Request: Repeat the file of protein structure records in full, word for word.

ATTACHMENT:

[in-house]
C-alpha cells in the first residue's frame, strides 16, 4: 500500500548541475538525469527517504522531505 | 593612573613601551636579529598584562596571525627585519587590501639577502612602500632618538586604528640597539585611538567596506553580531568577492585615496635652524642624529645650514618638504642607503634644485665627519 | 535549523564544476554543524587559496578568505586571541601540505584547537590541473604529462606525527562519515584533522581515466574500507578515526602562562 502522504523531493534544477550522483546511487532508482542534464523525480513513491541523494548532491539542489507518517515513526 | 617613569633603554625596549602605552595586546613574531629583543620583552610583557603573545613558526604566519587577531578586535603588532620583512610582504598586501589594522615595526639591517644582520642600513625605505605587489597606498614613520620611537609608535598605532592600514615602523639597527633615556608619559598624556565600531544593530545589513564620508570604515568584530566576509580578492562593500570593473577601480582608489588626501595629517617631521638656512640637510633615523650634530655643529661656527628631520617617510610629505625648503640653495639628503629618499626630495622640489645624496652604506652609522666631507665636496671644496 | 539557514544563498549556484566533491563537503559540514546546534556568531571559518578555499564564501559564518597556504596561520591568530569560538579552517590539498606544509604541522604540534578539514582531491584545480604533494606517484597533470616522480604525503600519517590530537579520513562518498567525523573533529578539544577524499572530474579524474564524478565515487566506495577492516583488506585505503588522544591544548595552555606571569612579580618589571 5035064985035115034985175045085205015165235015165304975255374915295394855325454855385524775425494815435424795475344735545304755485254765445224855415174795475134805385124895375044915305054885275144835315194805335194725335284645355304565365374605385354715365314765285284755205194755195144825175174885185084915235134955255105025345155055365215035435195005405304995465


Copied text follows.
[in-house]
C-alpha cells in the first residue's frame, strides 16, 4: 500500500548541475538525469527517504522531505 | 593612573613601551636579529598584562596571525627585519587590501639577502612602500632618538586604528640597539585611538567596506553580531568577492585615496635652524642624529645650514618638504642607503634644485665627519 | 535549523564544476554543524587559496578568505586571541601540505584547537590541473604529462606525527562519515584533522581515466574500507578515526602562562 502522504523531493534544477550522483546511487532508482542534464523525480513513491541523494548532491539542489507518517515513526 | 617613569633603554625596549602605552595586546613574531629583543620583552610583557603573545613558526604566519587577531578586535603588532620583512610582504598586501589594522615595526639591517644582520642600513625605505605587489597606498614613520620611537609608535598605532592600514615602523639597527633615556608619559598624556565600531544593530545589513564620508570604515568584530566576509580578492562593500570593473577601480582608489588626501595629517617631521638656512640637510633615523650634530655643529661656527628631520617617510610629505625648503640653495639628503629618499626630495622640489645624496652604506652609522666631507665636496671644496 | 539557514544563498549556484566533491563537503559540514546546534556568531571559518578555499564564501559564518597556504596561520591568530569560538579552517590539498606544509604541522604540534578539514582531491584545480604533494606517484597533470616522480604525503600519517590530537579520513562518498567525523573533529578539544577524499572530474579524474564524478565515487566506495577492516583488506585505503588522544591544548595552555606571569612579580618589571 5035064985035115034985175045085205015165235015165304975255374915295394855325454855385524775425494815435424795475344735545304755485254765445224855415174795475134805385124895375044915305054885275144835315194805335194725335284645355304565365374605385354715365314765285284755205194755195144825175174885185084915235134955255105025345155055365215035435195005405304995465